Thursday, July 11, 2013
There is a debate going on on the PrawfsBlawg concerning clinical education and CLEA's proposal to require 15 hours of experiential courses in the second and third years. A major part of the debate involves the cost of the proposal.
My first question is, if law schools can afford to offer seminars limited to 10 or 15 students, why can't they afford to offer clinics and other experiential courses? If it costs a law school $100,000 for every faculty article (as Richard Neumann wrote a couple of years ago), why can't law schools use some of this money to better educate our students? How can some law schools, like Washington & Lee, UC-Irvine, and CUNY, have significant experiential programs but still charge competitive tuition? Why can't professors who make $150,000 to 200,000 a year teach experiential courses?
Please note tha CLEA supported the cost of its proposal here.
Bob Kuehn, author of the data behind the CLEA proposal writes,
""First, the 15 credit proposal can be met in a variety of ways, including (to the extent that cost alone is an issue) very cheap simulations (read as likely taught by adjuncts), relatively cheap externships (but not the 80 students/prof suggested by one commentator; anything above 25 is problematic, and even that number troubles some externship faculty), and more expensive clinics.
Second, as for the mandatory clinic/externship requirement, again that can be met through a combination of approaches and, as you'll see the data shows, 139 schools already have sufficient capacity, without adding another clinical course or faculty member, to meet that requirement.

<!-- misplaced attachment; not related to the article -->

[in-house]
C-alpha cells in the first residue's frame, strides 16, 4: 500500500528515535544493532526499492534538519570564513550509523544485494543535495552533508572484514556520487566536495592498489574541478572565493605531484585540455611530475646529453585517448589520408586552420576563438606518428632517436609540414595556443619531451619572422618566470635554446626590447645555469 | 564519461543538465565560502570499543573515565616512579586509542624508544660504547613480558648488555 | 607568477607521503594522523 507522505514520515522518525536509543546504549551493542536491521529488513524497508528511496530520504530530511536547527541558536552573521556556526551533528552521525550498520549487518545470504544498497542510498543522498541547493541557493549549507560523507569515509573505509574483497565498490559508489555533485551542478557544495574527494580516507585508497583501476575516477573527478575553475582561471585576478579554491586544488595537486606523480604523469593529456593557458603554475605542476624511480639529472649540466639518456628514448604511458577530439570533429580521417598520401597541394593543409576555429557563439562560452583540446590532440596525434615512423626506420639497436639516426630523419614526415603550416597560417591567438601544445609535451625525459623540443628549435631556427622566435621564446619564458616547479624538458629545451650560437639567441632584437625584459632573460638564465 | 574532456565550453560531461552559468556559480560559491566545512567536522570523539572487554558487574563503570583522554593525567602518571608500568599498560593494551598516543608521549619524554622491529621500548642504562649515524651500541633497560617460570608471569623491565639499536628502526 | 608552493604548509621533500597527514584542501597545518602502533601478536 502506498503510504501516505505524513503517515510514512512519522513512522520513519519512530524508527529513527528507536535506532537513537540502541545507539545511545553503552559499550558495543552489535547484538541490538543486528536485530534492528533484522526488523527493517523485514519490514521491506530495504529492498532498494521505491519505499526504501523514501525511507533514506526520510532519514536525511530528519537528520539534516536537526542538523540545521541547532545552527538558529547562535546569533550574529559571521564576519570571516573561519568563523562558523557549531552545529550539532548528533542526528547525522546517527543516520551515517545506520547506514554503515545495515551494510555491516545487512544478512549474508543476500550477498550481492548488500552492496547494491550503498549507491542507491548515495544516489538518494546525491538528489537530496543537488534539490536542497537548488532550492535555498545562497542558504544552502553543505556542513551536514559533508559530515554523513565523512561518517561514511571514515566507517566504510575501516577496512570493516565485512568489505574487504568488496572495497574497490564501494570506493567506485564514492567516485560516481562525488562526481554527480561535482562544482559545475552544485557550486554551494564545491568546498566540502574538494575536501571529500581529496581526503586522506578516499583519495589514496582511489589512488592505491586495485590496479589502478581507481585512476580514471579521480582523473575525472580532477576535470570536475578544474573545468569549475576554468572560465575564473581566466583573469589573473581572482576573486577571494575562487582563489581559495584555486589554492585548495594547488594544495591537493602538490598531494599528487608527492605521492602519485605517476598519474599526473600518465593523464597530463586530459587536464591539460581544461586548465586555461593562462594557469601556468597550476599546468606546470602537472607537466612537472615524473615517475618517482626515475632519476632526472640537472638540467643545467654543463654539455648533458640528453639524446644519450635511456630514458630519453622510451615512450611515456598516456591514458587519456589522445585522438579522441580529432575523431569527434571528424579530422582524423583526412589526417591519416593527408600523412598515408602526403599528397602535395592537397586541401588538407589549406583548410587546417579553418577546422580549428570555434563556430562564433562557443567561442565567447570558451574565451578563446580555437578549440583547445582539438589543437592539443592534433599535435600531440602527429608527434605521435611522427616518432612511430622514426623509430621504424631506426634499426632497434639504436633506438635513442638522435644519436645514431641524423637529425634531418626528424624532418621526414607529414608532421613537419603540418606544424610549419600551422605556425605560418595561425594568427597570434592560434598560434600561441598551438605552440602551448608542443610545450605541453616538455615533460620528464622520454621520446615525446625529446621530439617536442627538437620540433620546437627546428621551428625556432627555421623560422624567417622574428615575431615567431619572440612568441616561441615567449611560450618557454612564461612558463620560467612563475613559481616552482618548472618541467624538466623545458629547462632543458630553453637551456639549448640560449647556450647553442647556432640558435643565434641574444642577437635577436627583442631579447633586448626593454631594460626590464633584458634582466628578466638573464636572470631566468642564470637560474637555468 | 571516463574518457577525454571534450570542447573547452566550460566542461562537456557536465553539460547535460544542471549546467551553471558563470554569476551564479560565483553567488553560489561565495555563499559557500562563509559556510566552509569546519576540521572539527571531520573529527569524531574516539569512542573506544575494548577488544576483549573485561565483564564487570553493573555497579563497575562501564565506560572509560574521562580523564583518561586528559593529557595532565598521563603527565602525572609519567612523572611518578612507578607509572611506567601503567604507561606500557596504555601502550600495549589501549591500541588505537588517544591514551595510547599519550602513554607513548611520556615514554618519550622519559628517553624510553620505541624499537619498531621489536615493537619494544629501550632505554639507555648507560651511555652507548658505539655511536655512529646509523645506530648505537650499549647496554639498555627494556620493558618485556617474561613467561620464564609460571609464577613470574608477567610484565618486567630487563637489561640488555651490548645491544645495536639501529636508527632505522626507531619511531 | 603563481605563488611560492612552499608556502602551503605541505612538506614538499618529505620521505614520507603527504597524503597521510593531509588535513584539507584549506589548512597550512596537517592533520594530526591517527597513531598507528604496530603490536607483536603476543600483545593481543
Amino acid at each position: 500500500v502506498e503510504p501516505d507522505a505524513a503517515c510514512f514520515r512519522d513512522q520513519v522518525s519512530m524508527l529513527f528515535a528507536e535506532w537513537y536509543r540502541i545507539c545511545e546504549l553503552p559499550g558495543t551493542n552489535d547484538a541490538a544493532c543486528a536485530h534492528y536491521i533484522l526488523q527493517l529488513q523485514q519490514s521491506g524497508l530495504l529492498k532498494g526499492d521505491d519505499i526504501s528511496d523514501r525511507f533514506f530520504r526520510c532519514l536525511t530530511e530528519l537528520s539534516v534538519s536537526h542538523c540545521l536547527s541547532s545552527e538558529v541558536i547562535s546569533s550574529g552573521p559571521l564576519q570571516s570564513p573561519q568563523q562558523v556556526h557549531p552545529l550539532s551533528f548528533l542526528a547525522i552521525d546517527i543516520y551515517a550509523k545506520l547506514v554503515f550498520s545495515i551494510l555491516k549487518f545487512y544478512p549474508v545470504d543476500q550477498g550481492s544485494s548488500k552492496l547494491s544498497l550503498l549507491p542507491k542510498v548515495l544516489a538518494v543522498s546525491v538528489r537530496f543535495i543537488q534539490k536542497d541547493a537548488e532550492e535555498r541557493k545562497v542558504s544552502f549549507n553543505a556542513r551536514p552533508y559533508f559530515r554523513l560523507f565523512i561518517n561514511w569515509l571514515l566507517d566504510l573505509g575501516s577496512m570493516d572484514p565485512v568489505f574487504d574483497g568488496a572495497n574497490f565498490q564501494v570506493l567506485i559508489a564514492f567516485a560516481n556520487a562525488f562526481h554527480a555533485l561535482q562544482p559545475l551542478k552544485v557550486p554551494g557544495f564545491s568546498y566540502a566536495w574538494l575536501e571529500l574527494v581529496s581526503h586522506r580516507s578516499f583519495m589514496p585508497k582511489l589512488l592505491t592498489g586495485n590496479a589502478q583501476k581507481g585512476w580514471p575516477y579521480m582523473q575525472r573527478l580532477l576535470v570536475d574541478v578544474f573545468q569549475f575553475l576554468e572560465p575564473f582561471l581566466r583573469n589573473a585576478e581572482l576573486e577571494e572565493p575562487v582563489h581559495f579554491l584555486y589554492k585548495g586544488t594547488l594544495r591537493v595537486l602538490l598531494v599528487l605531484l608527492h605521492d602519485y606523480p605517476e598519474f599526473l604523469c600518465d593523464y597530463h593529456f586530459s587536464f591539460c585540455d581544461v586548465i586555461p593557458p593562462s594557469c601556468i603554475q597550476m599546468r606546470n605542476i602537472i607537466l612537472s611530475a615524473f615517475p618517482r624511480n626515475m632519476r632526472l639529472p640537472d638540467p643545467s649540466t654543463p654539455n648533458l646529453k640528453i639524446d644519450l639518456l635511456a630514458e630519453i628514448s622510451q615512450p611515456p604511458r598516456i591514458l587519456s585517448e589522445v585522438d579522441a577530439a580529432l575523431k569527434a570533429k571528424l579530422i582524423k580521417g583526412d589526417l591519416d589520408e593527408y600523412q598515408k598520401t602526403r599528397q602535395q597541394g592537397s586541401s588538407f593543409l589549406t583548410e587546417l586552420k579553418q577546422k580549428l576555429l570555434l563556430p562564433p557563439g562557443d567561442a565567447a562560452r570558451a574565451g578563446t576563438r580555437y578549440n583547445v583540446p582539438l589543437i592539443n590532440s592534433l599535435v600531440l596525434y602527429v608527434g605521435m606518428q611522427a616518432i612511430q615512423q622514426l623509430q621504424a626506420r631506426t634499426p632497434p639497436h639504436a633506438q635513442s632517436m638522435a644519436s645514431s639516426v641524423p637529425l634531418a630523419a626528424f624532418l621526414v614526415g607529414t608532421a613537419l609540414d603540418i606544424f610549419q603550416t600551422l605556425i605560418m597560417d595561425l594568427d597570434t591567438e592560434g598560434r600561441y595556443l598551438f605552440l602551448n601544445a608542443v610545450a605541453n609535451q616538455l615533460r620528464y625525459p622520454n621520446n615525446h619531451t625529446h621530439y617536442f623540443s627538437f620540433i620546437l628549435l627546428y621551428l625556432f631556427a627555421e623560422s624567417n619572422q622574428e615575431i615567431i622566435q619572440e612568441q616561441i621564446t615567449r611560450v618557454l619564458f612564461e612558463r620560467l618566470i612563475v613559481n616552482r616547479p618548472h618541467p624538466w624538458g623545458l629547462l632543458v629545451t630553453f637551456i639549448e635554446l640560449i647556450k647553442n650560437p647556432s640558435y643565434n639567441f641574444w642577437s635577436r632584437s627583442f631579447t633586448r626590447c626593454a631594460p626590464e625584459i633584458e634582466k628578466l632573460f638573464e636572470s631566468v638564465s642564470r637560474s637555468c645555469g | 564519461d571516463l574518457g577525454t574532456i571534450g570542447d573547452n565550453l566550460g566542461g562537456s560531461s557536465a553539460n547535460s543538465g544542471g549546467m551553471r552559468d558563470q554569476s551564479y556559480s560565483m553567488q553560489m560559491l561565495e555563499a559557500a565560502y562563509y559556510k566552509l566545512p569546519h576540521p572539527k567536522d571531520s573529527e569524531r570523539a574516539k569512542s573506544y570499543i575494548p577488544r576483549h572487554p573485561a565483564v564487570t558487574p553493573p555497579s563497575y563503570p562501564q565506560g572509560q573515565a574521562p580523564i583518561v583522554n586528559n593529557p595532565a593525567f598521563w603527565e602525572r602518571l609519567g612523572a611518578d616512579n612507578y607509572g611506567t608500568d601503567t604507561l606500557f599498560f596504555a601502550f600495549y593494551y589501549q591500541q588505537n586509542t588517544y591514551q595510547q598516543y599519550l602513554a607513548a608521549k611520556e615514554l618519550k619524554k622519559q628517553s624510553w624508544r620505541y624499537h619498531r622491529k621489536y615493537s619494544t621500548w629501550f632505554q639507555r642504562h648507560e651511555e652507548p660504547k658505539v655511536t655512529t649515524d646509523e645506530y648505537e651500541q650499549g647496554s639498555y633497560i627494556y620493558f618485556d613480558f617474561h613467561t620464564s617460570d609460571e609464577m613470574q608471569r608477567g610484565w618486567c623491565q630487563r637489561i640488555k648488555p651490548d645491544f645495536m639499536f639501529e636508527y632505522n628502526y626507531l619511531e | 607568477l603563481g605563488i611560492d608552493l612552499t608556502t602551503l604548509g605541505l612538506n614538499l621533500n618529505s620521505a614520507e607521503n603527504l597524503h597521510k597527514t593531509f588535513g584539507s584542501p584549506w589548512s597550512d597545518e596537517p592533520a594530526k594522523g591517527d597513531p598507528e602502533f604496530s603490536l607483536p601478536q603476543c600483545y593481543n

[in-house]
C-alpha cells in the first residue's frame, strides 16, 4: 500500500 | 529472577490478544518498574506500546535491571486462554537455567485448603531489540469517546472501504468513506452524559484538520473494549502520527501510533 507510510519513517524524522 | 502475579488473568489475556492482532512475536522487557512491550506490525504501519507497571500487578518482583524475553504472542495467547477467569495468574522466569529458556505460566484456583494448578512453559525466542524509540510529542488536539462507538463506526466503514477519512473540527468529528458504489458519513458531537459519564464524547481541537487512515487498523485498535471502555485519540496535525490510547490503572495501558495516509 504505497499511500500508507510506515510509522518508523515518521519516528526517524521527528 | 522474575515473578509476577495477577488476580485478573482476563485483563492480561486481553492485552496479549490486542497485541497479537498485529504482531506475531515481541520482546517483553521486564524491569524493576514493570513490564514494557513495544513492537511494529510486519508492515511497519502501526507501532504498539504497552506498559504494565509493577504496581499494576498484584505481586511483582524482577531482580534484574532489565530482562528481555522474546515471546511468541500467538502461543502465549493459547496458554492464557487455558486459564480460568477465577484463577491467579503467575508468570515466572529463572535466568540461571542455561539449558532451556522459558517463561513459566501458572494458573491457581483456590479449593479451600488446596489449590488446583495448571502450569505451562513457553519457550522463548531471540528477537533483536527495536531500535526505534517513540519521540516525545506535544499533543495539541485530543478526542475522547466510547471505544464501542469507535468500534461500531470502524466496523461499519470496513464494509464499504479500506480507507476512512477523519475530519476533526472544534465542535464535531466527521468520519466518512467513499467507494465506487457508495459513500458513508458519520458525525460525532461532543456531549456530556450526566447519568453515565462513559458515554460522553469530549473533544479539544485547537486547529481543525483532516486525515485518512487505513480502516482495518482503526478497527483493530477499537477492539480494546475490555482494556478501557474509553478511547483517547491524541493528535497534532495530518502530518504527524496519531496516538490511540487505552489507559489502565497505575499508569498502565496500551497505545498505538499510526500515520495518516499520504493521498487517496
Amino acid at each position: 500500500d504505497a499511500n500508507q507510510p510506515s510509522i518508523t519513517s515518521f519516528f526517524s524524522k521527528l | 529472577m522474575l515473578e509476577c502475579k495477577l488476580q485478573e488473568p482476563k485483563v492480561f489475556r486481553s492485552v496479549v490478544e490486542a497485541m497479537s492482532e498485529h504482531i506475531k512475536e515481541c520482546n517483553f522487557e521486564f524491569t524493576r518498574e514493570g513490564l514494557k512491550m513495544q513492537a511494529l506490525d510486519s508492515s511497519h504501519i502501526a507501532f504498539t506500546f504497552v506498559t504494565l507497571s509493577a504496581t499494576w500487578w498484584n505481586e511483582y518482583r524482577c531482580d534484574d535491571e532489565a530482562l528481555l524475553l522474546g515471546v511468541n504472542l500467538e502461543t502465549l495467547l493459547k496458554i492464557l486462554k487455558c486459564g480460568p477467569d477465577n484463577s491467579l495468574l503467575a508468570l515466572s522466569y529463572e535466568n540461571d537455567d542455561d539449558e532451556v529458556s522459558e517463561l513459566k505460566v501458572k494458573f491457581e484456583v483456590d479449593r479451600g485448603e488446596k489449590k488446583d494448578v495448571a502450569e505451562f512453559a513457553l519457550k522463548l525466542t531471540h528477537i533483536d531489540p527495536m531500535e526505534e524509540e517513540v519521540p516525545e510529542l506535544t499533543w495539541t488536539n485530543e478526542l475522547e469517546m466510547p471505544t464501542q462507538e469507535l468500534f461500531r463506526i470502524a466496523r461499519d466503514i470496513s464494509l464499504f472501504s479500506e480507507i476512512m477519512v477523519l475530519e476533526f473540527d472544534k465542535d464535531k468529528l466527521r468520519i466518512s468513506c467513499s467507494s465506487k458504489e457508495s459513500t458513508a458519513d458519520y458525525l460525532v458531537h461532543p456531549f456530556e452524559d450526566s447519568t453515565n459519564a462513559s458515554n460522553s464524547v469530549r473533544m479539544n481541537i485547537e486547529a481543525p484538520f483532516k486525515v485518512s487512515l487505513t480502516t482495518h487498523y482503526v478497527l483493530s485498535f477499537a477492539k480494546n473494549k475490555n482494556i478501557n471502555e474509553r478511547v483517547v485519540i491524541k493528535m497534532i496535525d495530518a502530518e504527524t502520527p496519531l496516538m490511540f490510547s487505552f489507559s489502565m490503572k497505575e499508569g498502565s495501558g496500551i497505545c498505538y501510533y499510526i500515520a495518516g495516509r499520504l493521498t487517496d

Finally, the issue should be the cost effectiveness of various approaches, not cost. If cost were the only issue, we'd have no seminars or likely any classes below 25 or 30 and cut out lots of other activities that students pay for (scholarship by faculty?). Law schools shouldn't be in the business of trying to make money off class size but instead trying to figure out what students need to learn to effectively practice law and the best means to achieve that goal. Sadly, that debate is missing from the blog comments."
Finally, Gumby makes the following argument in the comments: "A mandatory minimum number of clinical credit hours will primarily benefit one group and one group only: incumbent clinical faculty members. Hopefully the ABA and AALS will recognize this and decline to mandate minimum clinical instruction (unless they are also planning to print the money needed to pay for it)." Wrong! It would benefit the students. (And the public who would have better educated lawyers) See my earlier post here.